NFIB: Small Business Sentiment Improves Slightly

The latest issue of the NFIB (National Federation of Independent Business) Small Business Economic Trends is out today (see report). The heavily watched Small Business Optimism Index is trying to break above recessionary levels. The fractional increase in February puts the index at the highest level since December 2007, the start of the last recession. This level, however, remains well below the levels achieved at the end of the two previous recessions.

Here is the opening paragraph (bolded text in the original):

The Index of Small Business Optimism gained 0.4 points in February, rising to 94.5, not the hoped-for surge that would signal a shift into “second gear” for economic growth. Gross Domestic Product (GDP) growth in the fourth quarter was revised lower due to a large fall off in inventory building and weaker consumer spending than initially estimated. “Weak sales” still get the most votes by owners as their top business problem. Seven Index components advanced or were unchanged and three fell, but all of the changes, positive or negative, were small.

The first chart below highlights the 1986 baseline level of 100 and includes some labels to help us visualize that dramatic change in small-business sentiment that accompanied the Great Financial Crisis. Compare, for example the relative resilience of the index during the 2000-2003 collapse of the Tech Bubble with the far weaker readings of the past three years. The NBER declared June 2009 as the official end of the last recession, but the recession mentality still pervades the small business community.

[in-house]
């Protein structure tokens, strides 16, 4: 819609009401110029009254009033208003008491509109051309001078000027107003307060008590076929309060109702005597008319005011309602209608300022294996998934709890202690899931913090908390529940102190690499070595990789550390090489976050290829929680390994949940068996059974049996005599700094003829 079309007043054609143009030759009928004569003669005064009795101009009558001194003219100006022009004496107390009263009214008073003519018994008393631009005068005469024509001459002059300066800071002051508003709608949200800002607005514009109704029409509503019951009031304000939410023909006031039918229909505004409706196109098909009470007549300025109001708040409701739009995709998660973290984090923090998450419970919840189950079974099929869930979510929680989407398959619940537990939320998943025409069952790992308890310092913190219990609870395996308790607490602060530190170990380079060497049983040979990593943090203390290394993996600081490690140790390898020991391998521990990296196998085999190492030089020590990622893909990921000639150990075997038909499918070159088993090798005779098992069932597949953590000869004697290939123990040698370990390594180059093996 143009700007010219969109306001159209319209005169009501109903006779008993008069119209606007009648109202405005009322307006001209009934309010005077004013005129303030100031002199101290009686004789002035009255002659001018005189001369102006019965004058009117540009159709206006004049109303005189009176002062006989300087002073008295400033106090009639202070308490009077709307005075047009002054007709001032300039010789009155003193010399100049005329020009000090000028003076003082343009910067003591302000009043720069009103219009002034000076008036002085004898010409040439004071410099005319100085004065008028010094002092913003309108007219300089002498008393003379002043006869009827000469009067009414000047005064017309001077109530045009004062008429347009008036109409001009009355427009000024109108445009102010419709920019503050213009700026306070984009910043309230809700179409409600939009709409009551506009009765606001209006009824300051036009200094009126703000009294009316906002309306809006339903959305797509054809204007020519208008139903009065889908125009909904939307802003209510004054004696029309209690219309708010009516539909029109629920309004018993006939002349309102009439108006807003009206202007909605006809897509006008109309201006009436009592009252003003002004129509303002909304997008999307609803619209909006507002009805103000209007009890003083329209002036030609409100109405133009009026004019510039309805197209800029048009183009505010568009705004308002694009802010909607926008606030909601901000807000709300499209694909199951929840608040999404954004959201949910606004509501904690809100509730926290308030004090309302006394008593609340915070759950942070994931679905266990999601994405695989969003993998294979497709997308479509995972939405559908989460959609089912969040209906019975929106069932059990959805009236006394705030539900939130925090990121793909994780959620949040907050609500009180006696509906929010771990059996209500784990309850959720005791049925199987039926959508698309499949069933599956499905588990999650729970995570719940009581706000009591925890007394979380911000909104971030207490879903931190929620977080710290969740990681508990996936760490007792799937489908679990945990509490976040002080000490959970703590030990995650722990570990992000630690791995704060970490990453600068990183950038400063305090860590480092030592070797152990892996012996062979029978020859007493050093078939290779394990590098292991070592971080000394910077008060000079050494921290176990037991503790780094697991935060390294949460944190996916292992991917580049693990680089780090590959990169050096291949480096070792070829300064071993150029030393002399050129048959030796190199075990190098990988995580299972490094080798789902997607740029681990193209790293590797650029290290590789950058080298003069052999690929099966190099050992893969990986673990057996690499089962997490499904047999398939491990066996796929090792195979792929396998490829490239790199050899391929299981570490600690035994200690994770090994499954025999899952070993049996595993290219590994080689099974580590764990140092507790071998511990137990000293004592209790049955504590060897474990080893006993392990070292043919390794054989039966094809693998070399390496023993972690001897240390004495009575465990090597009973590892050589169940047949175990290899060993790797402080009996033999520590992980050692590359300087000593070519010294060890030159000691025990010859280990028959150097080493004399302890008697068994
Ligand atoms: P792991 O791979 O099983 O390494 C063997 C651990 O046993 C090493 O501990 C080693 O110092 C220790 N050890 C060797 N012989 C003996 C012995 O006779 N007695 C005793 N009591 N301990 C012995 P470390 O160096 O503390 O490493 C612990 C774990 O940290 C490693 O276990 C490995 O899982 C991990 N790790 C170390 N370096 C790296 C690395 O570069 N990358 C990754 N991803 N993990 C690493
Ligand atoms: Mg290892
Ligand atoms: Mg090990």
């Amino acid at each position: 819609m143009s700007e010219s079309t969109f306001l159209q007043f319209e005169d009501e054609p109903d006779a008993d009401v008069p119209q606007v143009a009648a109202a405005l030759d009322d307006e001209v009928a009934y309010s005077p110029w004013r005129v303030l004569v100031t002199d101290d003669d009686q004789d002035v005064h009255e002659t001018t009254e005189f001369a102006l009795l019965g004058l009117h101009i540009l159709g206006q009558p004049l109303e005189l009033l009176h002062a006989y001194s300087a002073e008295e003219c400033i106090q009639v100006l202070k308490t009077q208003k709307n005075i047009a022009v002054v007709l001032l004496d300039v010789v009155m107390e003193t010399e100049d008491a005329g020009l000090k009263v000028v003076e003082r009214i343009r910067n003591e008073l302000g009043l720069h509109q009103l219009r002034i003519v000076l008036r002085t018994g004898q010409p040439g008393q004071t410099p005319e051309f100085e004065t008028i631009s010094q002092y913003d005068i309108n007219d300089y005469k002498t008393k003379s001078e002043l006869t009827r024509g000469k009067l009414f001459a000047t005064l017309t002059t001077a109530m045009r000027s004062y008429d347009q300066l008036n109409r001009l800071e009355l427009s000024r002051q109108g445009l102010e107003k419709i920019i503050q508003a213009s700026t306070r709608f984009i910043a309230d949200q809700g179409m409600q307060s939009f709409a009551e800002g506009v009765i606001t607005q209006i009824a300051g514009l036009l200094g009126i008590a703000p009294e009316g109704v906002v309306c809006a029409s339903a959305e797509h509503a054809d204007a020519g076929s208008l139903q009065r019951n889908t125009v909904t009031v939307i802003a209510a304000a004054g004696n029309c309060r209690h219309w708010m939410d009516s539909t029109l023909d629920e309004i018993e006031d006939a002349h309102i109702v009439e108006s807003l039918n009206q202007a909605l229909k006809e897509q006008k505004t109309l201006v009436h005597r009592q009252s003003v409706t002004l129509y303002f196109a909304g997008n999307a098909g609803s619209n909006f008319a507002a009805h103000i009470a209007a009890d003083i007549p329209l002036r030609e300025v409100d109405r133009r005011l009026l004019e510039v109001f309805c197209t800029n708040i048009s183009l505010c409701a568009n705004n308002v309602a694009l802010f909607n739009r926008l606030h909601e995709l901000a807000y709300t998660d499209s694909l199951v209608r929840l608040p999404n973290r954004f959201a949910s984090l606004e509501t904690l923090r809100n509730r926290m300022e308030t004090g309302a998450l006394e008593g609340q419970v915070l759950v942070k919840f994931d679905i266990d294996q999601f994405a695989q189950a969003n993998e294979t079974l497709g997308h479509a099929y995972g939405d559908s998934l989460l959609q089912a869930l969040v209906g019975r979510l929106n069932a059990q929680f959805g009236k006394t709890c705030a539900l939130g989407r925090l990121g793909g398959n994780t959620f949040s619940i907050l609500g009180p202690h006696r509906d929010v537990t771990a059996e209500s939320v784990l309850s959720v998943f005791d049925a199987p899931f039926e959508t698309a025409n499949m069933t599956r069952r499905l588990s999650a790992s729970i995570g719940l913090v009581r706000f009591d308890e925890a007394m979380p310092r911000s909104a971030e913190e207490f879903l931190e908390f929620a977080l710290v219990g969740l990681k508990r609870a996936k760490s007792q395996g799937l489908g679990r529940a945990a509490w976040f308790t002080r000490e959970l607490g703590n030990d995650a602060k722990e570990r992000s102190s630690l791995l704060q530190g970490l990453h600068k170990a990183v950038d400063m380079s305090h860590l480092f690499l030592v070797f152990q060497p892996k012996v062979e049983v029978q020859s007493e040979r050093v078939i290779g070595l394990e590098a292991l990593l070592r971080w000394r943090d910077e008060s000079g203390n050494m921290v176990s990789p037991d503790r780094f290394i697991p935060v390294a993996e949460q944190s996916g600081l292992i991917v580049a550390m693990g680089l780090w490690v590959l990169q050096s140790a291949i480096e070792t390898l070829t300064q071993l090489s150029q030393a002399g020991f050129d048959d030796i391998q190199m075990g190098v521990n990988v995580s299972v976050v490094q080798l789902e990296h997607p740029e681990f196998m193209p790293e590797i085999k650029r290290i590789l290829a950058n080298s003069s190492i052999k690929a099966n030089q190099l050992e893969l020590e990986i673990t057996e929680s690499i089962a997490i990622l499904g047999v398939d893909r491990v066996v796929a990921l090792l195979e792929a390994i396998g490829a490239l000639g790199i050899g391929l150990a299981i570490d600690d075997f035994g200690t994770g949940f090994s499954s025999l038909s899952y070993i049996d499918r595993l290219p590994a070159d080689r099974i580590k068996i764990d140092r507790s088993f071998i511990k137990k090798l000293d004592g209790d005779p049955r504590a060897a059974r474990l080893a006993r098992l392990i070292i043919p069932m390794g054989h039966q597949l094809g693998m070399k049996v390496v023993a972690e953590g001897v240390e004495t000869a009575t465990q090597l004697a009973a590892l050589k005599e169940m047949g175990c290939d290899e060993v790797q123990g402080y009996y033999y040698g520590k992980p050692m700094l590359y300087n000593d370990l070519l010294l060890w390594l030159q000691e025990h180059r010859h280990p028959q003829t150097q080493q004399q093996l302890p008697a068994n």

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Inventories and Sales: A Mixed Message

Elsewhere in the report we learn that “The net percent of all owners (seasonally adjusted) reporting higher nominal sales over the past three months was unchanged at a net negative 11%, 23 points better than March 2009 [the month the market bottomed], but still indicative of weak customer activity.” The percent of owners expecting higher real sales continued to rise. However, plans to add to inventories declined, which is consistent with weak sales trends and not consistent with the improved outlook for real sales volumes.

Business Optimism Beginning to Outpace Consumer Confidence

The next chart is an overlay of the Business Optimism Index and the Conference Board Consumer Confidence Index. The consumer measure is the more volatile of the two, so I’ve plotted it on a separate axis to give a better comparison of the volatility from the common baseline of 100.

As the chart illustrates, in recent months the Small Business Optimism Index has started to show a faster recovery than the Conference Board’s measure of Consumer Confidence.  This is a general trend observed following the two recessions prior to the Great Recession.  The trend has not yet become established in the current data to the extent previously seen.  In the current recovery small business sentiment and consumer confidence have remained very closely coupled and have diverged only moderately over the past 6-7 months.

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Consumer Confidence at Three Year High but Still Low  by Doug Short

Small Business Sentiment:  Up Modestly but Still Depressed  by Doug Short